Esophageal and Airway Treatment Center | Treatment

The Esophageal and Airway Treatment (EAT) Center at Boston Children's Hospital cares for infants, children and young adults with esophageal disorders. Families travel from around the world for our advanced diagnostic testing and treatments and extensive experience in caring for children with these problems.

Our esophageal and airway team uses the most effective surgical approaches available to help children born with an esophageal and airway disorders to eventually be able to eat and breathe normally. As specialists in innovative, family-centered care, our doctors always treat your child not just as a patient but also as the person most precious to you.

Why Choose Boston Children's for Esophageal Airway Treatments?

If your child is having trouble breathing, eating or swallowing, you may have many questions and concerns. Rest assured-while disorders of the esophagus are rare, they are not rare to our doctors. Our esophageal disorders team:

  • Treats all types of esophageal conditions-even severe cases other doctors say cannot be fixed. In fact, Boston Children's is the only pediatric hospital in the nation that routinely offers the Foker process, a lifelong solution to long-gap esophageal atresia.
  • Offers extraordinary care and the knowledge that can only come with time and experience
  • Provides long-term follow-up care for patients who need ongoing monitoring

Surgical repair of esophageal disorders are rare and complex procedures and should be performed by a surgeon specializing in this area. We strongly urge you to contact us for preliminary screening.

World-Leading Esophageal and Airway Treatments at Boston Children's Hospital

Our esophageal airway team treats all conditions of the esophagus and airway with the most innovative and successful treatments available. These include:

  • Aortopexy: A safe and reliable procedure that provides immediate and permanent relief of severe tracheomalacia. This surgery opens up the trachea by moving up the aorta (the body's main blood vessel) and attaching it to the back of the breastbone (sternum).
  • Esophageal stents: An esophageal stent is a narrow tube that is inserted temporarily to hold the trachea open and to encourage tissue to grow around it. A stent is sometimes used to treat severe strictures (narrowing or tightening of the esophagus from scar tissue). While our doctors are very selective in their use of stents, there is a time and place for this treatment. Managing stents requires a great deal of skill. Our doctors have the most experience with esophageal stents in the country.
  • Esophagoplasty: Various techniques to correct anatomic problems with esophagus.
  • The Foker process: A technique to stimulate the upper and lower ends of the esophagus to make them grow, allowing them to then be joined together. Boston Children's is the only pediatric hospital that offers the Foker process to treat EA and TEF. This technique is named for John Foker, MD, PhD—the pediatric surgeon who invented it and who continues to consult with our surgeons at Boston Children's. Learn more about the Foker process.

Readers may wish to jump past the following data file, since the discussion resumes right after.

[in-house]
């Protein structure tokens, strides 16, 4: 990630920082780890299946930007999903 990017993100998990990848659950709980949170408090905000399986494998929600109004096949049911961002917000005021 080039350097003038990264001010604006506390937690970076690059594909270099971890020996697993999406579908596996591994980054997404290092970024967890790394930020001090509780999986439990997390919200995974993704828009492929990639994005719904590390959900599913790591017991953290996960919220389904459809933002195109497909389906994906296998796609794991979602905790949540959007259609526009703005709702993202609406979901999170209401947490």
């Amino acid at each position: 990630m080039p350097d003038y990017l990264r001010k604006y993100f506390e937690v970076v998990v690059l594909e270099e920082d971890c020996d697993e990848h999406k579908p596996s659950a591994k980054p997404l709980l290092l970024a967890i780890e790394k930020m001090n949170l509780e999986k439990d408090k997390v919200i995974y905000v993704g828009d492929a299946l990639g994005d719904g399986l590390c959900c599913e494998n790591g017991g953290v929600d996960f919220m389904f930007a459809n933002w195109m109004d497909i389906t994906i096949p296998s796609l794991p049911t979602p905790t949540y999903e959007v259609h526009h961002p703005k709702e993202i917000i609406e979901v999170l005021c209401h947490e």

• Incisional therapy: An innovative treatment for strictures (a narrowing of the esophagus caused by scar tissue) during which a surgeon uses a highly advanced cautery knife to remove the scar tissue.
  • Jejunal interposition: Surgeons use a section of the jejunum (the middle part of the small intestine) as a replacement for the missing section of esophagus. Our doctors have perfected this procedure, which generally results in shorter stays and less complications than alternatives such as colonic pull-ups. Read more about jejunal interposition.
  • Slide tracheoplasty: Surgery to make your child's airway larger. This surgery can be done through an incision on the neck and is used to treat complete tracheal rings.
  • Tracheopexy: This procedure opens up and supports the airway by suspending the back of the tracheal wall from the back of the sternum.
  • Tracheoplasties: Surgery to repair the trachea and remove problem areas such a diverticulitis and pouches

Treating Related Conditions with a Team Approach

Esophageal disorders often co-occur with other conditions. Our esophageal airway team works closely with other departments and programs within Boston Children's-and with your local providers and specialists-to meet all the needs of your child.

Gastroesophageal reflux disease (GERD) is an example of a common, related condition. It is a digestive disorder that returns acidic or non-acid stomach juices, food or fluids back up into the esophagus. If your child has symptoms of GERD, managing this reflex is very important. Experts from our Aerodigestive Program will help to diagnose and treat the condition.

We will work to make these appointments as convenient as possible for you and your child.

EA/TEF Outpatient Clinic and Follow-up Care

Frequently, patients who have had their EA/TEF treated at another facility will come to Boston Children's Hospital for follow-up care. The EAT Program's advanced outpatient clinic is fully equipped to treat patients with complications from common EA treatments. The clinic offers follow-up care designed for life-long evaluation of patients with any/all esophageal problems.

Services at the EAT Program's outpatient clinic include access to:

  • Surgeons
  • Gastroenterologists
  • Pulmonologist
  • Nutritionists
  • Feeding specialist
  • Nurse practitioners
  • Social workers

Make an Appointment

To make an appointment or speak with a member of our team, please call 617-355-3038.

International Patients

For families residing outside of the United States, please call Boston Children's International Health Services at +01-617-355-5209.